Locking Dovetail

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Dovetail Puzzle Box

There Are No Locks to this Three-Key'd Box by Mason Rapaport

This box started as a menral woodworking project on a flight from New York to San Francisco. The puzzle (for me) was to come up with a design that wouldn't need a lot of measuring or fancy hardware, or require a lengthy glue-up. By the time my plane landed, 1 was ready to try my idea on some real wood.

Though I didn't make this puzzle box with the intent of selling it, it has become a furniture show favorite. It's amusing to watch people try to figure it out. Most people try to yank off the lid...just how hard they pull determines how soon I reveal the secret: a series of three engaging dovetail keys. You push the sliding bottom key to release the end keys and open the lid.

1 made my box from straight-grained 8/4 walnut, gluing two pieces facc-to-facc to create the box blank. It can just as easily be made from a single piece of wood; or you can glue up contrasting woods for an entirely different look. Overall dimensions aren't critical for this project, as long as your blank is thick enough to accommodate the bottom key and still have room for an inner compartment.

Dovetail Work

After squaring up the box blank and cutting it to length, I set up the router table to cut some dovetails. All of the dovetail work can be done with a dovetail bit set to a height of 7/I6 in.

Locking Router Joints

Sliding secret. The lid of this box slides through ¿i hidden notch in the bottom key. Push the key in to lock the box.

I used a -V4-in., 14° bit, but you could use any dovetail bit on hand for this project.

Start by routing the two wide kcyways on the ends of the box. I deliberately positioned these kcyways slightly off center so that the lid would only match up if assembled the right way. Rout each end kcyway about 2 in. wide, guiding the blank against the router table fence to make a series of overlapping cuts. (See top left photo.) If you're making a different size box, make sure that your end kcyways will be wide enough for the bottom key to slide through with plenty of "meat" (at least 3/8 in.) left on the end keys.

The next step is to make the end keys—the pieces that fit in the kcyways you just routed. 1 made both end keys (as well as the bottom key) from a length of walnut that I had planed to a thickness of in.

Attach a length of '/4-in. plywood to one face of the walnut with double-faced tape so that both pieces are Hush along one long edge. Rip both plywood and workpiece about '/4 in. wider than the widest part of your end kcyways.

The objective is to shape cach end key so it fits snugly in its kcyway, yet is loose enough to slide in and out without binding. Without changing the height of the dovetail bit, I "nibbled" the workpiece to the correct fit by running the plywood against the fence and resetting the fence as necessary. (See center left photo.)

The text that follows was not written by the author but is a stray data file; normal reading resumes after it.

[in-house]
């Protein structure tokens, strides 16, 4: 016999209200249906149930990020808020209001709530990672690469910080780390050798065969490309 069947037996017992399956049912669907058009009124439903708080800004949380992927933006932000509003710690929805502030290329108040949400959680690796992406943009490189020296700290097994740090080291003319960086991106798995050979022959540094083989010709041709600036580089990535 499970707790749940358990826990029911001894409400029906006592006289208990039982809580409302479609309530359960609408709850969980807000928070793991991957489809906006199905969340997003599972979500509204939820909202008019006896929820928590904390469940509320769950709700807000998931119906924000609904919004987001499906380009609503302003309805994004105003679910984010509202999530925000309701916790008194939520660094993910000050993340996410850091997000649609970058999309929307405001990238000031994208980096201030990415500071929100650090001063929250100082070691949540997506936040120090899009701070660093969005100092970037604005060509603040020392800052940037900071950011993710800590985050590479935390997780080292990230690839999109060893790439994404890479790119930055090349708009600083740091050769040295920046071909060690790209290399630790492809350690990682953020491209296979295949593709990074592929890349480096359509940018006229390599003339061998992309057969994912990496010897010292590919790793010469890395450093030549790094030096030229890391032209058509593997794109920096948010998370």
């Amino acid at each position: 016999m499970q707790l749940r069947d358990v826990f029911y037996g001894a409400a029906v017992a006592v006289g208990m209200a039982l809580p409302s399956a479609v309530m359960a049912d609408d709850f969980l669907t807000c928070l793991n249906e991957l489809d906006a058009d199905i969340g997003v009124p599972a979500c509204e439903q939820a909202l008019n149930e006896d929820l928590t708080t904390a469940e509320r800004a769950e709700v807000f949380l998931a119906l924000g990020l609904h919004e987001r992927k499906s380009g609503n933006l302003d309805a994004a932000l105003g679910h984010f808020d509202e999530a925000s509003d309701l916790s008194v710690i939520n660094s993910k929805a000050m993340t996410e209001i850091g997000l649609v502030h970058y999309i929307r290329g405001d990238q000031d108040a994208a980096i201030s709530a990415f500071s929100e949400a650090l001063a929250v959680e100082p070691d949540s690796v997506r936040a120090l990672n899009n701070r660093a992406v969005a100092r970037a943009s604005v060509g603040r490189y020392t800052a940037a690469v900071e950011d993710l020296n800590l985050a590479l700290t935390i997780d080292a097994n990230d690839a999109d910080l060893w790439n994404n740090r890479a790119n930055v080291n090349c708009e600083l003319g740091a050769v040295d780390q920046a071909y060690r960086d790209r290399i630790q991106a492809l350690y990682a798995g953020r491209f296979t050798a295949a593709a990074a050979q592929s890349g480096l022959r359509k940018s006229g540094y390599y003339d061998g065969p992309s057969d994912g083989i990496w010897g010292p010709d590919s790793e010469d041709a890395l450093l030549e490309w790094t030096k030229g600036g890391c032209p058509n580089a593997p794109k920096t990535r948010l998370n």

When you've got the right fit, cut the dovetail strip in two, making a pair of end keys at least 1/4 in. longer than the thickness of your box. Slide both end keys into their ways so that they're flush with the bottom of the box, and clamp them in place. Now adjust your router table fence to cut the kcyway along the bottom of the box and through the center of both end keys. Keep the bit at its 7/16-in. height. I made several overlapping passes with different fence settings to complete this bottom kcyway.

To make the bottom key, use the 7/I6-in.-thick stock left over from making the two end keys. Cut the blank a couplc of inches longer than needed. Make the bottom key with the same technique you used to make the end keys.

Lid and Lock

To make the lid, remove the end keys and handsaw J/2 in. off the top of the box blank. To smooth the rough-cut surfaces, I simply taped a sheet of 120-grit sandpaper to the tablesaw top and sanded both surfaces until they were seated smoothly against each other.

Now it's time to fasten the end keys to the lid. So that you don't smear glue into the end kcyways and wind up welding the lid to the box, apply glue to the lid and insert the end keys from the bottom up. Insert the bottom key to ensure that everything lines up, then screw the end keys to the lid. Fill the counterbored holes with matching wood plugs. Now, remove the lid assembly and clean up any excess glue.

To make the slot for the dowel pin (see drawing), use a 3/16-in.-dia. straight bit in the router, adjusted to about • 1/16 in. deep. Rout a V4-in.-Iong slot along the center of the bottom kcyway. Next, install the pin in the bottom key. Drill a '/S-in.-dia. by '/4-in.-dcep hole in the top of the key, V4 in. from one end, and glue in the l/8-in.-dia. dowel pin. Trim the pin so that it stands about *'/16 in. proud of the key.

Now, notch the bottom key and complete the lock. To locate the position of the notch on the bottom key, fit the key into the bottom kcyway and slide it in as far as it will go—

Routing the end keyways. Guide the box blank against the fence and make a series of overlapping passes through the dovetail bit to complete each end key way.

Making the end keys. A plywood guide strip, attached to the workpiece with double-faced tape, runs against the fence to guide the cut. Adjust the fence position to creep up on the finished width of the dovetailed part.

Routing the hollow. The bearing rides against the edge of the template to clean up the inside edges and bottom of the box.

5(> AMERICAN WOODWORKER ▲ FEBRUARY 199 6

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